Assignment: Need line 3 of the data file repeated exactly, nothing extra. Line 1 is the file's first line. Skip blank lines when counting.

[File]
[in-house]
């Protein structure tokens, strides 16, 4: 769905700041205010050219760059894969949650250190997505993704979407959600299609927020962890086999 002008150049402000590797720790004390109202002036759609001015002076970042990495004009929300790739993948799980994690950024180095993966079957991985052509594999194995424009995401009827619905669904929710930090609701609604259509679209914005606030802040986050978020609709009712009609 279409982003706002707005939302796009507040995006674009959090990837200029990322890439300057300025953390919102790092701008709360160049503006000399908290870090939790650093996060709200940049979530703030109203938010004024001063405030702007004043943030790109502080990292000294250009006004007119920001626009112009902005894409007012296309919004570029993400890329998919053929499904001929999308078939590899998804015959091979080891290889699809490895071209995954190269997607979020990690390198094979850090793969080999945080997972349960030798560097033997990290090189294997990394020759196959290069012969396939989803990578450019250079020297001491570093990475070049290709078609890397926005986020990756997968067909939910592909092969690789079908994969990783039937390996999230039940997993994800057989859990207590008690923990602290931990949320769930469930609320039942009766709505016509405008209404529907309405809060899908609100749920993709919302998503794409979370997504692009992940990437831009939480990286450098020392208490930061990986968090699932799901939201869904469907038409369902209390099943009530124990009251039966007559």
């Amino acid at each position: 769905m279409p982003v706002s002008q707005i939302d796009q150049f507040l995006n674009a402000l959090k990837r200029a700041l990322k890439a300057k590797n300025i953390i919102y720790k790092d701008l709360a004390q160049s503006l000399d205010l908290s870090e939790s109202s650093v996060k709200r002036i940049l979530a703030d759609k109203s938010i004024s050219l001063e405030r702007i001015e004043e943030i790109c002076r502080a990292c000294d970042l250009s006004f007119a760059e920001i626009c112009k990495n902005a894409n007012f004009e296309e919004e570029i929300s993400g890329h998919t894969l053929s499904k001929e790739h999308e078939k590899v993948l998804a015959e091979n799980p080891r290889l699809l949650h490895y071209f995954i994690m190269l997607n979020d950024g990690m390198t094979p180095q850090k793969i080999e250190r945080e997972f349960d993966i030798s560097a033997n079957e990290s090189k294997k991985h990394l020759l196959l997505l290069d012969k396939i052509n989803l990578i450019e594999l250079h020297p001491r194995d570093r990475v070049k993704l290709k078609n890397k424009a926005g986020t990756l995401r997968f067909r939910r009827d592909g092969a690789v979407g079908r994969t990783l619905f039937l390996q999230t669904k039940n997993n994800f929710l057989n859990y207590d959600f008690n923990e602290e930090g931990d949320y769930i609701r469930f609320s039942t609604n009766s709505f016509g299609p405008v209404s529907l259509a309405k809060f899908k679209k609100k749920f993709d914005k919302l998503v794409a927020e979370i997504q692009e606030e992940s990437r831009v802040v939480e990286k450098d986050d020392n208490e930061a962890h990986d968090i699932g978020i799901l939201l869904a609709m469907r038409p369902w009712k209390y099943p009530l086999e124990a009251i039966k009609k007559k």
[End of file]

């Amino acid at each position: 769905m279409p982003v706002s002008q707005i939302d796009q150049f507040l995006n674009a402000l959090k990837r200029a700041l990322k890439a300057k590797n300025i953390i919102y720790k790092d701008l709360a004390q160049s503006l000399d205010l908290s870090e939790s109202s650093v996060k709200r002036i940049l979530a703030d759609k109203s938010i004024s050219l001063e405030r702007i001015e004043e943030i790109c002076r502080a990292c000294d970042l250009s006004f007119a760059e920001i626009c112009k990495n902005a894409n007012f004009e296309e919004e570029i929300s993400g890329h998919t894969l053929s499904k001929e790739h999308e078939k590899v993948l998804a015959e091979n799980p080891r290889l699809l949650h490895y071209f995954i994690m190269l997607n979020d950024g990690m390198t094979p180095q850090k793969i080999e250190r945080e997972f349960d993966i030798s560097a033997n079957e990290s090189k294997k991985h990394l020759l196959l997505l290069d012969k396939i052509n989803l990578i450019e594999l250079h020297p001491r194995d570093r990475v070049k993704l290709k078609n890397k424009a926005g986020t990756l995401r997968f067909r939910r009827d592909g092969a690789v979407g079908r994969t990783l619905f039937l390996q999230t669904k039940n997993n994800f929710l057989n859990y207590d959600f008690n923990e602290e930090g931990d949320y769930i609701r469930f609320s039942t609604n009766s709505f016509g299609p405008v209404s529907l259509a309405k809060f899908k679209k609100k749920f993709d914005k919302l998503v794409a927020e979370i997504q692009e606030e992940s990437r831009v802040v939480e990286k450098d986050d020392n208490e930061a962890h990986d968090i699932g978020i799901l939201l869904a609709m469907r038409p369902w009712k209390y099943p009530l086999e124990a009251i039966k009609k007559k």